In a world where pesky drones are becoming an increasingly greater nuisance - see the embarrassment that was last week's Gatwick airport shutdown- the NYPD is taking the other side and is ramping up security for the city’s annual New Year’s Eve celebration in Times Square with more than 1,200 cameras — some installed on high-flying drones — to protect the nearly 2 million expected revelers, police officials said Friday.
One of the camera-equipped drones will be tethered to the top of a building to prevent potential attacks on the party below, Police Commissioner James O’Neill said at a press conference quoted by the NY Post.
"This is the first time we’re going to be using it at a large-scale event,” he said. “It’s just going to give us an additional view of the crowd."
Bloomberg reports that the drones are being put in place in an attempt to prevent another incident like the shooting in Las Vegas on October 1, 2017, in which 59 people who were attending an outdoor concert were killed by a sniper located in a hotel room overlooking the Vegas strip.
What about bystanders who decide to bring one of their own drones? That would be a bad idea because counter-terrorism cops will also deploy counter-drone technology to protect against attackers, or anyone else for that matter, with anyone caught flying a drone likely to be arrested.
“Don’t fly a drone that night… There’s no need to fly a drone,” O’Neill said. “And if you do fly one, there’s a good chance you’ll end up getting arrested.”
In a press briefing, Deputy Commissioner of Intelligence and Counterterrorism John Miller said that in addition to the drones, the police will be using other technology for security including the use of 1,225 portable and stationary cameras. Miller described the drones as supporting devices that will give “visual aid and flexibility” from being able to move a camera around a large crowd and being able to move quickly to any required spot.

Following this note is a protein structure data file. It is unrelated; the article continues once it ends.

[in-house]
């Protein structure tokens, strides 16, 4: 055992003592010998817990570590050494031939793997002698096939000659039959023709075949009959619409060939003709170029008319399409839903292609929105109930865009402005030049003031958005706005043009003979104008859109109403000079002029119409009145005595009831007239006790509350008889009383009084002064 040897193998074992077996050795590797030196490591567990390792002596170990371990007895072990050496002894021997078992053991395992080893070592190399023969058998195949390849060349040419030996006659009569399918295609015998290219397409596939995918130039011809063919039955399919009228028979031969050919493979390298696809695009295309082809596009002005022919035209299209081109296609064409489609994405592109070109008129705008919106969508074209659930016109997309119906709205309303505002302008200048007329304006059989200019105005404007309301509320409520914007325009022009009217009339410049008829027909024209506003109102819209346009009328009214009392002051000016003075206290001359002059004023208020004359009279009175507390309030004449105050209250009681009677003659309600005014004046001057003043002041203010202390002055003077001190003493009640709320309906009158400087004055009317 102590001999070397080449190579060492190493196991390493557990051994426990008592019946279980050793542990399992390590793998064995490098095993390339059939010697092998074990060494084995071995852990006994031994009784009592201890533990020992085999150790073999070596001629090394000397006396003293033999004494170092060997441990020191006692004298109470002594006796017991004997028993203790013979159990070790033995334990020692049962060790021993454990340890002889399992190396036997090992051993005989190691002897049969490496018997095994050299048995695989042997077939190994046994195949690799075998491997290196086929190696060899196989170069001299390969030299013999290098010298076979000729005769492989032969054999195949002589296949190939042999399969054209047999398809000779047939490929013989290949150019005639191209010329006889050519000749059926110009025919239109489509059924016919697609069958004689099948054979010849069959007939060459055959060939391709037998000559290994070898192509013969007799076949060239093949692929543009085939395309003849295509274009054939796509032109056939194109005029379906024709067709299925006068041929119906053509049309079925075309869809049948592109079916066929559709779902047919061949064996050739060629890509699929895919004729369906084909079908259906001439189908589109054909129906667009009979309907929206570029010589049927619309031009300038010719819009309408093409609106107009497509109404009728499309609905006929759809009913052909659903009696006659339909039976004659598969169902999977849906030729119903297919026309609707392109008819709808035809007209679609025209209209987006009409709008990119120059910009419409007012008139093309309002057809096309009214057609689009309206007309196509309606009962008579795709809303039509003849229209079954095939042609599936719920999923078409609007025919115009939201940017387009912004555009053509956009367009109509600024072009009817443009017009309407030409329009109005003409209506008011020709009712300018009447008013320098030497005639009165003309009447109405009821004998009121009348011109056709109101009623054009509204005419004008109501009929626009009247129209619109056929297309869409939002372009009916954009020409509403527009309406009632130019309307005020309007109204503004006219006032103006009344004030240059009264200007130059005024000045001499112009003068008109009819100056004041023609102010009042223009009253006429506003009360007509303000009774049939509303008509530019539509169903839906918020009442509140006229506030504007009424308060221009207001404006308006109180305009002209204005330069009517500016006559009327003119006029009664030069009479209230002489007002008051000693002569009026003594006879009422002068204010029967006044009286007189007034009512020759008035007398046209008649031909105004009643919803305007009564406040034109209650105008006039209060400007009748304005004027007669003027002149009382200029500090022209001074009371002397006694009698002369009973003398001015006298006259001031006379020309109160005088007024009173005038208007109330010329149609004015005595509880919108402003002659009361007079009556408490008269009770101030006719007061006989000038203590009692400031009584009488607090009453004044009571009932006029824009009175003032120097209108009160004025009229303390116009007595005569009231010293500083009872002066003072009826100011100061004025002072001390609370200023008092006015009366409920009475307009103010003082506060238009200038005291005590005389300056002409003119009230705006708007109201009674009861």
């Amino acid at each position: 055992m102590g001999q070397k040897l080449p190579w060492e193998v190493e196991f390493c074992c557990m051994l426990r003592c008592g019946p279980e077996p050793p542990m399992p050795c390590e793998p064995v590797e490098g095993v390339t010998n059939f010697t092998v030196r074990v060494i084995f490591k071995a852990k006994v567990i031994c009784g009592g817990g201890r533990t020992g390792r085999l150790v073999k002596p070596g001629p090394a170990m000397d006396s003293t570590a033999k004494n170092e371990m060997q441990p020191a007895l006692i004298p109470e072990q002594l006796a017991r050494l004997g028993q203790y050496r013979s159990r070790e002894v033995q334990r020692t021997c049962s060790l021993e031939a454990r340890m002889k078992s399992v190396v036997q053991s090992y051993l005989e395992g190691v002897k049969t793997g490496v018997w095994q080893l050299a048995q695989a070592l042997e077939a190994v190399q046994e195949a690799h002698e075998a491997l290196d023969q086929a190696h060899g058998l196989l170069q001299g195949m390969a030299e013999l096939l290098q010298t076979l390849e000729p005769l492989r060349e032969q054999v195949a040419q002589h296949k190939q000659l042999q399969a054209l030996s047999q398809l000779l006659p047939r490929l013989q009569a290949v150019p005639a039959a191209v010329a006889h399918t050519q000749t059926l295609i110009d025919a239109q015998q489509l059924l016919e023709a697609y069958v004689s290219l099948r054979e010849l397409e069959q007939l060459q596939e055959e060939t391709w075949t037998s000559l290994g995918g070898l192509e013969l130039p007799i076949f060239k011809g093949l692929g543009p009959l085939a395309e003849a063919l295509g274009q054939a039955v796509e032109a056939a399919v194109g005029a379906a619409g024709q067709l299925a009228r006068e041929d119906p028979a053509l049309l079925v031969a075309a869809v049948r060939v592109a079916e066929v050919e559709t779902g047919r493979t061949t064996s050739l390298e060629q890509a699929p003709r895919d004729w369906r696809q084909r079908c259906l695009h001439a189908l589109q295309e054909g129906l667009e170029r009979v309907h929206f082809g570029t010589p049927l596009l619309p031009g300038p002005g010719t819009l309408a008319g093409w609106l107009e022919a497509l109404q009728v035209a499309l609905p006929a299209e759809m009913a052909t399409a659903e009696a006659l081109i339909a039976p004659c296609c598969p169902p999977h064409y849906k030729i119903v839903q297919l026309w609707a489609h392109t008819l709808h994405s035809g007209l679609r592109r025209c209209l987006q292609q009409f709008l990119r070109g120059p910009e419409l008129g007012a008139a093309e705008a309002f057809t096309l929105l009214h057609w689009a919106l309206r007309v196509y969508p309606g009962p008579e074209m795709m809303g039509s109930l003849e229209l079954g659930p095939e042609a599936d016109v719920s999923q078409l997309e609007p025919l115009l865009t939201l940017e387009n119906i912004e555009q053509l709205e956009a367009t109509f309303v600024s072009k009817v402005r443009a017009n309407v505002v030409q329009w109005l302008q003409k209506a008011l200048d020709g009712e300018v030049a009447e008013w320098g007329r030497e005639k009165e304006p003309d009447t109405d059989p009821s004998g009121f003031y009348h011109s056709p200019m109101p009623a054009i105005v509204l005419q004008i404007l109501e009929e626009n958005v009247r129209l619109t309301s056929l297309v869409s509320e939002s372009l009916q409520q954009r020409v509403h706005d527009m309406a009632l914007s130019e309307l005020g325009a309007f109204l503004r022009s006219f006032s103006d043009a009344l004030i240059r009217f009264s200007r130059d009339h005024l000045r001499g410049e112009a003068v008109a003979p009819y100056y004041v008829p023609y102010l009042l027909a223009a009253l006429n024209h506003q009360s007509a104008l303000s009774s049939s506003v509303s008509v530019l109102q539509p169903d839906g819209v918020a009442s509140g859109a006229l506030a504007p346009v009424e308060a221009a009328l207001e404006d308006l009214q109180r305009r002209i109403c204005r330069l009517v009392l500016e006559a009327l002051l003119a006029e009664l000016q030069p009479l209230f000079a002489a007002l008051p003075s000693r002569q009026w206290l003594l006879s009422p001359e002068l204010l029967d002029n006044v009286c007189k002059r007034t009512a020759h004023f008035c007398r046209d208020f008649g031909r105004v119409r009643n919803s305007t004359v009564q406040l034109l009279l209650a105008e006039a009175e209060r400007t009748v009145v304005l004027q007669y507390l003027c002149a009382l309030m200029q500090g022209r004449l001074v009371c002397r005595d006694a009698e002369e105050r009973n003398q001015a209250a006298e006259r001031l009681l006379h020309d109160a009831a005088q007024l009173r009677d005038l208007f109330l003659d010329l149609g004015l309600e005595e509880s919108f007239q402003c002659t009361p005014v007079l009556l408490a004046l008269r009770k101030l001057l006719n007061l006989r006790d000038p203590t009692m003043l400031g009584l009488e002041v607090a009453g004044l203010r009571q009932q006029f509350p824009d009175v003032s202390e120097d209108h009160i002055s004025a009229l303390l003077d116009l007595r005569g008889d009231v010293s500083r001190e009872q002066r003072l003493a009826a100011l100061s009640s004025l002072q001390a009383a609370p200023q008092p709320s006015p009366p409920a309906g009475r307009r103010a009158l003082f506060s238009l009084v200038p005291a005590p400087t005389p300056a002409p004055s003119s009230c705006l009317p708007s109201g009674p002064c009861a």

The precautions come with the NYPD reporting that so far there have been no credible threats directed at the ball-dropping bash or toward New York City in general. But O’Neill warned, “If anyone sees something that doesn’t look right … we need to know about it.”
Thousands of New York’s 37,000-officer police force, including hundreds of rookies sworn in Friday, will flood the area. No one will be more than 10 feet away from a uniformed or undercover plain clothes officer, O’Neill said. Participants in the celebration will be cordoned off in sections, or pens, in an area from 37th Street to 59th Street and between Sixth and Eighth Avenues.
In addition to the flying cameras, police will also set up 235 vehicles to block areas where revelers gather in Times Square, while 50 canine teams will be present to sniff out explosives.
“You will see a lot of officers with a lot of gear and long guns,” said O’Neill. “There will be much security that people see and much that they don’t see.”
Officers will also install more than 200 cement blocks in addition to metal bollards that already exist, according to the station.
Entry to the party starts at 11 a.m. and the square closes at 4 a.m. As usual, no backpacks, coolers, umbrellas or alcohol are allowed.